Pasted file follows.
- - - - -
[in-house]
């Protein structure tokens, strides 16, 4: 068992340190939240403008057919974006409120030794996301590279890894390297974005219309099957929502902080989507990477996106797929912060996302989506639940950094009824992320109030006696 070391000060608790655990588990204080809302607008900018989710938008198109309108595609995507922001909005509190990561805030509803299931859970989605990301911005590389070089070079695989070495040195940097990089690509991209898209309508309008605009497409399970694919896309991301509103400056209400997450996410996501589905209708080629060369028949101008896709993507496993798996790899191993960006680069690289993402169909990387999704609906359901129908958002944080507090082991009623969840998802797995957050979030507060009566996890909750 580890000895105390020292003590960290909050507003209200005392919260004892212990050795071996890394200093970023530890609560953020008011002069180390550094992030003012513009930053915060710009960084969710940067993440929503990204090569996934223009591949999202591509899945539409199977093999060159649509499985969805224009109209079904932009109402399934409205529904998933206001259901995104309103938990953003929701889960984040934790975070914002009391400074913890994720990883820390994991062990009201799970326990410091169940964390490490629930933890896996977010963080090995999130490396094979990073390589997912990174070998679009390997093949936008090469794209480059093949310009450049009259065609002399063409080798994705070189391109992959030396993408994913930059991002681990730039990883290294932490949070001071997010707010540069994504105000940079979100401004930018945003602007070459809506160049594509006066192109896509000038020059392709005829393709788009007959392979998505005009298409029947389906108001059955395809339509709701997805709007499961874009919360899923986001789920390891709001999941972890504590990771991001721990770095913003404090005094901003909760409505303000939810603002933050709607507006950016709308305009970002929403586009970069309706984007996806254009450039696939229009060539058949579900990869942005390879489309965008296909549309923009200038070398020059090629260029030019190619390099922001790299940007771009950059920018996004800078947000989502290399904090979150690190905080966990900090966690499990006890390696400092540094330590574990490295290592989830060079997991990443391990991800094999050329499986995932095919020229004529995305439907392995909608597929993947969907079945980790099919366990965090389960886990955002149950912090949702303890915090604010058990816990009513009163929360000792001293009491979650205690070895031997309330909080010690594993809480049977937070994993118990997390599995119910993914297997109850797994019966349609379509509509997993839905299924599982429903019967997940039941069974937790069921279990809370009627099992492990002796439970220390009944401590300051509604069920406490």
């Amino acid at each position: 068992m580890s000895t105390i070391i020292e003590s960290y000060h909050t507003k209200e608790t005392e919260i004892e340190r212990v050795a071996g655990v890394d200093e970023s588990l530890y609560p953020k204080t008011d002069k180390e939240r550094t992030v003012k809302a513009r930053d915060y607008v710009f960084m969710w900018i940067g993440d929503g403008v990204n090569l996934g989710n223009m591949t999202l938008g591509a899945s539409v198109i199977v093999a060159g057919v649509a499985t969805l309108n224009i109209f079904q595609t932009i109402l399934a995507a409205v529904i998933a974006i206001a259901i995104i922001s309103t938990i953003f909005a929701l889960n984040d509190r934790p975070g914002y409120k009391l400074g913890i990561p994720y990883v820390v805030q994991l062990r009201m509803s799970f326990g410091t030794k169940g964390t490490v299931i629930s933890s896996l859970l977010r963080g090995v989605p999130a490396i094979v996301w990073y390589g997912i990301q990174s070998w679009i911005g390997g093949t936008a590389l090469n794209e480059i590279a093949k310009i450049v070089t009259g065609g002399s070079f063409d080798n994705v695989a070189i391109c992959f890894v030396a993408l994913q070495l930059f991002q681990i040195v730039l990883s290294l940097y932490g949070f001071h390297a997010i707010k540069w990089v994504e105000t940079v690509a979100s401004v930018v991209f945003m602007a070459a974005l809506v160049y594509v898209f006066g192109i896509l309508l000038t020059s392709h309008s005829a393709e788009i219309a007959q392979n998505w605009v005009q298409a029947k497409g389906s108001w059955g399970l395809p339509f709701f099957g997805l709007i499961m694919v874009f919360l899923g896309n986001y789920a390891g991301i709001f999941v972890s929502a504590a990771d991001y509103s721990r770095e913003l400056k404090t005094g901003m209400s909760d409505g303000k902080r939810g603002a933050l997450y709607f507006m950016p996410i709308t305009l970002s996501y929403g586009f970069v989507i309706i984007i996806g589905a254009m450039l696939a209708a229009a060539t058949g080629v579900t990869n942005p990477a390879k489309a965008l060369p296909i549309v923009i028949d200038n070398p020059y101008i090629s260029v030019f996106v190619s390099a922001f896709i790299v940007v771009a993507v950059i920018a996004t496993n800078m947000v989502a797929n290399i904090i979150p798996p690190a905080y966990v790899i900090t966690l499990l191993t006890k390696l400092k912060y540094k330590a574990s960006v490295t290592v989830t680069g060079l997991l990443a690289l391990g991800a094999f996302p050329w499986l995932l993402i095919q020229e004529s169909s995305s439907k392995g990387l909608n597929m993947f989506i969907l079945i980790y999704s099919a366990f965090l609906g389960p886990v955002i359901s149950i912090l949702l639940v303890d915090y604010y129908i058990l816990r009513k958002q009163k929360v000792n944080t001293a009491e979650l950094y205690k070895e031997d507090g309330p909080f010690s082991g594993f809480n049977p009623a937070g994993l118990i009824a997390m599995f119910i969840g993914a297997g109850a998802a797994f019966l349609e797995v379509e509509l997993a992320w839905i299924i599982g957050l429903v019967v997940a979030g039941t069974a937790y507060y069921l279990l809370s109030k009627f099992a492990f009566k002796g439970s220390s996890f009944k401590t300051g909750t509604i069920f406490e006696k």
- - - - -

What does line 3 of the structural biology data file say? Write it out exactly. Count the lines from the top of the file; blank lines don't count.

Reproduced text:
């Amino acid at each position: 068992m580890s000895t105390i070391i020292e003590s960290y000060h909050t507003k209200e608790t005392e919260i004892e340190r212990v050795a071996g655990v890394d200093e970023s588990l530890y609560p953020k204080t008011d002069k180390e939240r550094t992030v003012k809302a513009r930053d915060y607008v710009f960084m969710w900018i940067g993440d929503g403008v990204n090569l996934g989710n223009m591949t999202l938008g591509a899945s539409v198109i199977v093999a060159g057919v649509a499985t969805l309108n224009i109209f079904q595609t932009i109402l399934a995507a409205v529904i998933a974006i206001a259901i995104i922001s309103t938990i953003f909005a929701l889960n984040d509190r934790p975070g914002y409120k009391l400074g913890i990561p994720y990883v820390v805030q994991l062990r009201m509803s799970f326990g410091t030794k169940g964390t490490v299931i629930s933890s896996l859970l977010r963080g090995v989605p999130a490396i094979v996301w990073y390589g997912i990301q990174s070998w679009i911005g390997g093949t936008a590389l090469n794209e480059i590279a093949k310009i450049v070089t009259g065609g002399s070079f063409d080798n994705v695989a070189i391109c992959f890894v030396a993408l994913q070495l930059f991002q681990i040195v730039l990883s290294l940097y932490g949070f001071h390297a997010i707010k540069w990089v994504e105000t940079v690509a979100s401004v930018v991209f945003m602007a070459a974005l809506v160049y594509v898209f006066g192109i896509l309508l000038t020059s392709h309008s005829a393709e788009i219309a007959q392979n998505w605009v005009q298409a029947k497409g389906s108001w059955g399970l395809p339509f709701f099957g997805l709007i499961m694919v874009f919360l899923g896309n986001y789920a390891g991301i709001f999941v972890s929502a504590a990771d991001y509103s721990r770095e913003l400056k404090t005094g901003m209400s909760d409505g303000k902080r939810g603002a933050l997450y709607f507006m950016p996410i709308t305009l970002s996501y929403g586009f970069v989507i309706i984007i996806g589905a254009m450039l696939a209708a229009a060539t058949g080629v579900t990869n942005p990477a390879k489309a965008l060369p296909i549309v923009i028949d200038n070398p020059y101008i090629s260029v030019f996106v190619s390099a922001f896709i790299v940007v771009a993507v950059i920018a996004t496993n800078m947000v989502a797929n290399i904090i979150p798996p690190a905080y966990v790899i900090t966690l499990l191993t006890k390696l400092k912060y540094k330590a574990s960006v490295t290592v989830t680069g060079l997991l990443a690289l391990g991800a094999f996302p050329w499986l995932l993402i095919q020229e004529s169909s995305s439907k392995g990387l909608n597929m993947f989506i969907l079945i980790y999704s099919a366990f965090l609906g389960p886990v955002i359901s149950i912090l949702l639940v303890d915090y604010y129908i058990l816990r009513k958002q009163k929360v000792n944080t001293a009491e979650l950094y205690k070895e031997d507090g309330p909080f010690s082991g594993f809480n049977p009623a937070g994993l118990i009824a997390m599995f119910i969840g993914a297997g109850a998802a797994f019966l349609e797995v379509e509509l997993a992320w839905i299924i599982g957050l429903v019967v997940a979030g039941t069974a937790y507060y069921l279990l809370s109030k009627f099992a492990f009566k002796g439970s220390s996890f009944k401590t300051g909750t509604i069920f406490e006696k």